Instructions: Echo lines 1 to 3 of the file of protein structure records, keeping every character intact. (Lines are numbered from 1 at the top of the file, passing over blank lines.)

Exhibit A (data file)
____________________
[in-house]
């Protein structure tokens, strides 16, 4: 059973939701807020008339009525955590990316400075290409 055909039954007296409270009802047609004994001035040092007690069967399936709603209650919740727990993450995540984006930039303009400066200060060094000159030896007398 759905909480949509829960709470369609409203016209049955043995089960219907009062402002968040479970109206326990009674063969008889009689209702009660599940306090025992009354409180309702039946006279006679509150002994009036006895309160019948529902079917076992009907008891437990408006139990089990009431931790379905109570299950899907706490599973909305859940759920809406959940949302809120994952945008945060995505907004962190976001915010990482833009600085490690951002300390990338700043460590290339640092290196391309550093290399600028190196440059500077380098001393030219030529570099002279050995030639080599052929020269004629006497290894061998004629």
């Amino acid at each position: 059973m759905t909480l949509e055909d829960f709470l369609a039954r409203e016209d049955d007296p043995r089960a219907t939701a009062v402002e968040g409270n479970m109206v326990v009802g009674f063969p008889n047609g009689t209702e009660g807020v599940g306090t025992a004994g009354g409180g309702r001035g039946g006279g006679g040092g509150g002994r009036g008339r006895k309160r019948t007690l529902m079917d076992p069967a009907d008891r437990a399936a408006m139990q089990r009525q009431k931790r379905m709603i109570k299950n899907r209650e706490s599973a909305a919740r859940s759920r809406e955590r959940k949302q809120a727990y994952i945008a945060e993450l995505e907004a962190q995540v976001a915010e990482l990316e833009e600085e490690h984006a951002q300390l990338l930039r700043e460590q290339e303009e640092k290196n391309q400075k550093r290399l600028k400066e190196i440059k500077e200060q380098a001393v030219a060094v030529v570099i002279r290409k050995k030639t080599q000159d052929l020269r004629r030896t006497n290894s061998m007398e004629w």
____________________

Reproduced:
[in-house]
């Protein structure tokens, strides 16, 4: 059973939701807020008339009525955590990316400075290409 055909039954007296409270009802047609004994001035040092007690069967399936709603209650919740727990993450995540984006930039303009400066200060060094000159030896007398 759905909480949509829960709470369609409203016209049955043995089960219907009062402002968040479970109206326990009674063969008889009689209702009660599940306090025992009354409180309702039946006279006679509150002994009036006895309160019948529902079917076992009907008891437990408006139990089990009431931790379905109570299950899907706490599973909305859940759920809406959940949302809120994952945008945060995505907004962190976001915010990482833009600085490690951002300390990338700043460590290339640092290196391309550093290399600028190196440059500077380098001393030219030529570099002279050995030639080599052929020269004629006497290894061998004629």
């Amino acid at each position: 059973m759905t909480l949509e055909d829960f709470l369609a039954r409203e016209d049955d007296p043995r089960a219907t939701a009062v402002e968040g409270n479970m109206v326990v009802g009674f063969p008889n047609g009689t209702e009660g807020v599940g306090t025992a004994g009354g409180g309702r001035g039946g006279g006679g040092g509150g002994r009036g008339r006895k309160r019948t007690l529902m079917d076992p069967a009907d008891r437990a399936a408006m139990q089990r009525q009431k931790r379905m709603i109570k299950n899907r209650e706490s599973a909305a919740r859940s759920r809406e955590r959940k949302q809120a727990y994952i945008a945060e993450l995505e907004a962190q995540v976001a915010e990482l990316e833009e600085e490690h984006a951002q300390l990338l930039r700043e460590q290339e303009e640092k290196n391309q400075k550093r290399l600028k400066e190196i440059k500077e200060q380098a001393v030219a060094v030529v570099i002279r290409k050995k030639t080599q000159d052929l020269r004629r030896t006497n290894s061998m007398e004629w």